Mobile screenshots function as both the URLs and “Right-click -> Save Image As…” of the mobile age and deserve better treatment as one of the most useful mechanisms to universally capture anything on mobile. Despite the limitations of apps vs. web, the reality is that we are moving toward a mobile app-centered world and we need better tools to help us organize and provide context to the content we choose to screenshot, save, and share. If the future is truly mobile, then the screenshot is truly the record of the future.

Why Pinterest's success on mobile is a double-edged sword

Originally posted on Medium

Last month, Venture Beat reported that 80 percent of Pinterest’s traffic now came from mobile devices.

Great news for Pinterest, right? I’m not so sure.

Pinterest is a product that is fundamentally built for web. A Pin is simply an image link to an external URL where the image lives on.

But as Venture Capitalist Chris Dixon pointed out on his blog, the mobile web is rapidly declining. In fact, time spent on mobile web accounted for only 14% of time spent on mobile in 2014. The other 86% of our time is spent in apps.

This is a worrisome trend for the web. Mobile is the future. What wins mobile, wins the Internet. Right now, apps are winning and the web is losing.

Why should this be especially worrisome for Pinterest? Quite simply, more time on mobile vs. desktop and more time in apps vs. mobile web means an ever decreasing window of time in which users have allocated to source fresh Pins from the treasure trove that is the web.

So while the vast majority of Pinterest traffic has already shifted from desktop to mobile, my intuition is that that the dominant action on mobile is discovery and that fresh Pin creation (not repinning) on mobile still lags behind desktop.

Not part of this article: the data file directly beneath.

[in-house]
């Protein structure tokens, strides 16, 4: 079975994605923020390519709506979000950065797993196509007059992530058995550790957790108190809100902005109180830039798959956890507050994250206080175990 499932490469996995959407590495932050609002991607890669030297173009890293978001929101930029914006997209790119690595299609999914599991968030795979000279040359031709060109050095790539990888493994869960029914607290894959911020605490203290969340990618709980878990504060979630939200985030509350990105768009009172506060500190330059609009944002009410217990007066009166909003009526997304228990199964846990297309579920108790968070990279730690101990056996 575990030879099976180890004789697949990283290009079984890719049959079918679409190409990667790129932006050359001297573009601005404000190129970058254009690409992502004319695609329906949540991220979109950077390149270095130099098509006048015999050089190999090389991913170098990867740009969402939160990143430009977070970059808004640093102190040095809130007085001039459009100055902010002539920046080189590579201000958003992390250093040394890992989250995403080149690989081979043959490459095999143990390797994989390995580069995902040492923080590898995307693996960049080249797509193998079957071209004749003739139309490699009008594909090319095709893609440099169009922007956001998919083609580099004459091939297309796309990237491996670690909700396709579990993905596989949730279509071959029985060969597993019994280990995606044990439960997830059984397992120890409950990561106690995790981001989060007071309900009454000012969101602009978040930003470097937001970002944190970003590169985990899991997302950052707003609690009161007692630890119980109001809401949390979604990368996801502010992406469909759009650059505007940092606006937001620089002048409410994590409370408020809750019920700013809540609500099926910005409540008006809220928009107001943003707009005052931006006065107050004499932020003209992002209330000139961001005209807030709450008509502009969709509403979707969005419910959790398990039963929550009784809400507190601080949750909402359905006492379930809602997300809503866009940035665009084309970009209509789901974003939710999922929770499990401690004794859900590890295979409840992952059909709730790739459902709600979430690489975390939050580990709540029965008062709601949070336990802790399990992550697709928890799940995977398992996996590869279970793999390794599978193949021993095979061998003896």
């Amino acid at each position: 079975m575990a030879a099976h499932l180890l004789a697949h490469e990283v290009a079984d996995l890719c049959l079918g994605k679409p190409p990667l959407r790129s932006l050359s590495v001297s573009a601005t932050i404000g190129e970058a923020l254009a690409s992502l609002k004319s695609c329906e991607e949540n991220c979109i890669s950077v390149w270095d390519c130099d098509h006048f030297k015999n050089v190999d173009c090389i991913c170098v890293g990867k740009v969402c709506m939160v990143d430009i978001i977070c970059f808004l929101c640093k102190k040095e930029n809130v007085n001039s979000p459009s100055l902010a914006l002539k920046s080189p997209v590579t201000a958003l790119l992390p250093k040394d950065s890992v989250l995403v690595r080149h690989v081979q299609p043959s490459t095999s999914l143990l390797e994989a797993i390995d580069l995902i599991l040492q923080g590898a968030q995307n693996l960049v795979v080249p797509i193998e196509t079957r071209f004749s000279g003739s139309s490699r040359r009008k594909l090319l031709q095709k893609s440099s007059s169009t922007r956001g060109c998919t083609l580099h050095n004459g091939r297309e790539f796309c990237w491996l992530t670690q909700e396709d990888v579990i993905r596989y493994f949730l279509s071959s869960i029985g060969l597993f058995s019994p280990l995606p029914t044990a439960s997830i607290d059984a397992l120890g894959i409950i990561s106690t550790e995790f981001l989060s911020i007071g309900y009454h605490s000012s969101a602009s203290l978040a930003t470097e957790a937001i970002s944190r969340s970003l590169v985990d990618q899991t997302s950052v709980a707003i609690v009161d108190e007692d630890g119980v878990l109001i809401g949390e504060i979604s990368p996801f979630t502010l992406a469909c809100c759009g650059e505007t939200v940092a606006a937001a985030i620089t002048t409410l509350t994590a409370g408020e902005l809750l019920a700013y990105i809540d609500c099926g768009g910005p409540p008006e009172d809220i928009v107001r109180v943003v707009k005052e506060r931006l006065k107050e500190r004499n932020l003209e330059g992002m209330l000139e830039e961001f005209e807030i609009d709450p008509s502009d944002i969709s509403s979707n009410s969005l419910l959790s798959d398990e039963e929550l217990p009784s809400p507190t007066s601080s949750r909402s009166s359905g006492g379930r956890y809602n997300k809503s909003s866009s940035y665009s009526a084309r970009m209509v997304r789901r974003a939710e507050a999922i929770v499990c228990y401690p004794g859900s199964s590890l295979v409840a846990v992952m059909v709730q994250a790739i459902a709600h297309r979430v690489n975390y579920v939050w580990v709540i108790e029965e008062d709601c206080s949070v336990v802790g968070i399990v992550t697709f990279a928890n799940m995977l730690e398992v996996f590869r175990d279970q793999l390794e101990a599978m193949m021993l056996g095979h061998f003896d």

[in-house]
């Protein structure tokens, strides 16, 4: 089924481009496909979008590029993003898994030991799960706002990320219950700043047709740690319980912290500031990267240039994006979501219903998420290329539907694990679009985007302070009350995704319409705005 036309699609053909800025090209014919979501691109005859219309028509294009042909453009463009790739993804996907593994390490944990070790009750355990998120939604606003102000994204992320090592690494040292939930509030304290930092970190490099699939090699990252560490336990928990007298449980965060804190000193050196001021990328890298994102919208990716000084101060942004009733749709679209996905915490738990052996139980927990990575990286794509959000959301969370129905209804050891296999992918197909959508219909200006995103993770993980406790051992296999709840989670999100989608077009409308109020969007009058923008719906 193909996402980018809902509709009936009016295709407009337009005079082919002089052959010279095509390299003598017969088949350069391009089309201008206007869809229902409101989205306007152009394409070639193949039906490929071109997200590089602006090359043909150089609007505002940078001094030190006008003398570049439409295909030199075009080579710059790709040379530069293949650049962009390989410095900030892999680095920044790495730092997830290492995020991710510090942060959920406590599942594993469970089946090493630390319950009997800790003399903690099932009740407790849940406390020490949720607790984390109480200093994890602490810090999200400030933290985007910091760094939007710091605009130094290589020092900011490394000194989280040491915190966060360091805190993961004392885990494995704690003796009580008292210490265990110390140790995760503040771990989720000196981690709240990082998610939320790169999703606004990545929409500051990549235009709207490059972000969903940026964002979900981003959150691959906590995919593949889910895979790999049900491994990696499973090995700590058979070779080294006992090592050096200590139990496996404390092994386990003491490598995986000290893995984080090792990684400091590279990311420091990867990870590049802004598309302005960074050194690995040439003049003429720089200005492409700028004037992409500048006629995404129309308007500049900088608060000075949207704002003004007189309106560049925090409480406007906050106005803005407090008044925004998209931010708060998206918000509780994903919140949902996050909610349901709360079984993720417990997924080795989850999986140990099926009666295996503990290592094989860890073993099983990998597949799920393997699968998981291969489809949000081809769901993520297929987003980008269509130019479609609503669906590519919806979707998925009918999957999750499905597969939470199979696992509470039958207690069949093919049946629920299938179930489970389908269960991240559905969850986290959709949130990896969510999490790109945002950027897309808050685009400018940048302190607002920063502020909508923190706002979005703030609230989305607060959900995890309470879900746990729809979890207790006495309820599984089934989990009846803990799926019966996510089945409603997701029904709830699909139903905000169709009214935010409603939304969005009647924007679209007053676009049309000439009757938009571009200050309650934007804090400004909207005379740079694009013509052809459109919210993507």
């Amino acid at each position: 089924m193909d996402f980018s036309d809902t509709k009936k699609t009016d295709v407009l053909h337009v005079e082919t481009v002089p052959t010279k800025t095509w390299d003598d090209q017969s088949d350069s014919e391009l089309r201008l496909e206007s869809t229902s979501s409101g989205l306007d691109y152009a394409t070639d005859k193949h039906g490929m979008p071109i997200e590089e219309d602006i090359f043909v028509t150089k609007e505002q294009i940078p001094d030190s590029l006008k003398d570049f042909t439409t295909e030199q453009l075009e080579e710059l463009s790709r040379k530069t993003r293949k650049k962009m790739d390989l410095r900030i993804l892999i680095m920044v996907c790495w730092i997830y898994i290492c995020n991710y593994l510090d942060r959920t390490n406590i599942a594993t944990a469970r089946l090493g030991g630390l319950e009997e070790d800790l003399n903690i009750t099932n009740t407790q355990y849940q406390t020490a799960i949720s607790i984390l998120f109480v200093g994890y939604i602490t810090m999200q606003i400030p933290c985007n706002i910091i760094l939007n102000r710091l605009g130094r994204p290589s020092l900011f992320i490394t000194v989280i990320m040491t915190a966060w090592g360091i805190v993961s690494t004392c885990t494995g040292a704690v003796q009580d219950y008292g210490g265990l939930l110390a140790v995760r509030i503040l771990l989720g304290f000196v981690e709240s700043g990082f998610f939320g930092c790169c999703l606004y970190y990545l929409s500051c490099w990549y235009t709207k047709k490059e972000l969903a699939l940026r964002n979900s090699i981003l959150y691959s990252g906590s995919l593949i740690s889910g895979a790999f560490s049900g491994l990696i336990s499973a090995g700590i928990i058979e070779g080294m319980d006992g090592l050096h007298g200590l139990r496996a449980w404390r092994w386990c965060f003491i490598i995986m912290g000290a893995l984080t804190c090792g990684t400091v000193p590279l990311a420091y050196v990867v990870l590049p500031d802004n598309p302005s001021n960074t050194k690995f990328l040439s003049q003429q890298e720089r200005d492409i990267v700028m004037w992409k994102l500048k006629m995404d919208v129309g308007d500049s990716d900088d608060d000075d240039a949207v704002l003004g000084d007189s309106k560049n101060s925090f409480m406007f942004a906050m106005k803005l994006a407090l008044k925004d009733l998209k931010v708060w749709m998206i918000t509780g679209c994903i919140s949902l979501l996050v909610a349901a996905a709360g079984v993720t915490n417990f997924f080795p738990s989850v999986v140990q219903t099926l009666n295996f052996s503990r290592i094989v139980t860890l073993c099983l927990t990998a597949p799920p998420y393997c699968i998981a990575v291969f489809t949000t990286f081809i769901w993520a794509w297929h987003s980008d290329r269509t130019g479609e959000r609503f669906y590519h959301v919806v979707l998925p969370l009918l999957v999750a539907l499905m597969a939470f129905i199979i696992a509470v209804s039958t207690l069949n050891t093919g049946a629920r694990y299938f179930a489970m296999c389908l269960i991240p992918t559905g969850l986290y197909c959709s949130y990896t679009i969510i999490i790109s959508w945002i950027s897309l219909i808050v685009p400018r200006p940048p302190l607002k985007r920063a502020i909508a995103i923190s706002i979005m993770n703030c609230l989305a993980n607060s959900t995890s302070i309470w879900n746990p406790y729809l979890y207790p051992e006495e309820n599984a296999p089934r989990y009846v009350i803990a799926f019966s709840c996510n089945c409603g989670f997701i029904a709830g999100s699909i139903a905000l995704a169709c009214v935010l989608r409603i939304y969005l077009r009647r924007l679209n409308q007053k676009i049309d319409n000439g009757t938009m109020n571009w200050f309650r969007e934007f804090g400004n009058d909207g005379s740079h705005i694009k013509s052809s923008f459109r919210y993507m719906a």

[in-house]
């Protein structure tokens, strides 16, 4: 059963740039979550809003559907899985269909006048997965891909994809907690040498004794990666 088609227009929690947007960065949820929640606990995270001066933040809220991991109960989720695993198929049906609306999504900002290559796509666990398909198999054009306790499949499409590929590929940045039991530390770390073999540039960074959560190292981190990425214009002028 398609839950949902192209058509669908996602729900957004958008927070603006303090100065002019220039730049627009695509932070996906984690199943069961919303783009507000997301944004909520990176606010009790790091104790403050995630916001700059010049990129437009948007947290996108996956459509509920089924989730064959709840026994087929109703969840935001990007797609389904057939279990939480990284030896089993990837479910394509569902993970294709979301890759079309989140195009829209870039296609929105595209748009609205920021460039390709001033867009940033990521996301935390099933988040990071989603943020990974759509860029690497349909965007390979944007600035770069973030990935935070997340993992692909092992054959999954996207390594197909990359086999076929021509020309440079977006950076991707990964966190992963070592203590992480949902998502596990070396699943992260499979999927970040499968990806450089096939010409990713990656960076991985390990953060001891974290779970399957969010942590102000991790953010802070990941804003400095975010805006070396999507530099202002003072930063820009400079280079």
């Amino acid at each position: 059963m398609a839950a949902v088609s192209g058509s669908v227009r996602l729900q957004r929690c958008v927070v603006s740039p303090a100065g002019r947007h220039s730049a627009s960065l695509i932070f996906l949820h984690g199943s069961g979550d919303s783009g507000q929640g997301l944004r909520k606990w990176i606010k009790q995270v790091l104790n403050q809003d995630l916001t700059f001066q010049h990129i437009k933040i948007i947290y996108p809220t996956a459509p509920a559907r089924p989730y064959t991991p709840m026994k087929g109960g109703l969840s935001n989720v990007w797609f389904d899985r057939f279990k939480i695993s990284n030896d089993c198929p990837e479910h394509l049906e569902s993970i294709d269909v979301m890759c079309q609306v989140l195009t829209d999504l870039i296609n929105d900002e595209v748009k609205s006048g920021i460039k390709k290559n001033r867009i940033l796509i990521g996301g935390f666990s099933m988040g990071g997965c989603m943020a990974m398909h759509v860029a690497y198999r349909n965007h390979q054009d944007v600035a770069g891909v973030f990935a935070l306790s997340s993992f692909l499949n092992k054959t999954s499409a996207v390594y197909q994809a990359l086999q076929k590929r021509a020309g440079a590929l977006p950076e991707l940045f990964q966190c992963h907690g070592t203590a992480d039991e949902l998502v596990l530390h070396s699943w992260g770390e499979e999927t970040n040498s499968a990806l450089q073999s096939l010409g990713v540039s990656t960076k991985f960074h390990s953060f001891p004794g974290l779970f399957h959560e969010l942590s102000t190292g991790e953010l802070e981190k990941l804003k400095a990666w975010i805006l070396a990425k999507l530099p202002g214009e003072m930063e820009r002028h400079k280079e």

The problem is only compounded by the limitations of mobile web versus desktop. There is only so much real estate on our mobile devices, and often that means share buttons that are so prominent on desktop are poorly positioned when viewed in a mobile web browser.

Without further action from Pinterest, I believe the company risks creating an imbalance in which the proportion of time spent sourcing fresh Pins decreases while the proportion of time spent consuming and repinning increases. And fewer fresh pins means more recycled content. And too much recycled content is never very interesting.

Pinterest needs to figure out how to better enable pin creation in a world that is not only increasingly mobile but increasingly app-driven. Although the company offers an SDK to iOS and Android developers, the implementation nonetheless requires an image URL to actually work, something that is infrequently exposed by app developers.

The future of pin creation in an app-driven world will fundamentally require support of app-based attribution in contrast to URL-based attribution.

What does that mean? It means instead of exclusively supporting Pins from image URLs, Pinterest needs to better work with app developers to attribute the app itself using the app name, icon, custom link, App Store link, etc. as the source of content and enable deep linking to the app whenever a user clicks through a Pin. In essence, enable app metadata as the new URL.

Mobile is the future, we already know that. For Pinterest, this means that an entirely image URL-based Pinning system needs rethinking and, at the very least, means more investment in app developer tools to enable proper attribution and deep linking to content from within native apps. Doing so will almost undoubtedly unlock a whole new treasure trove of mobile app content loudly waiting to be Pinned.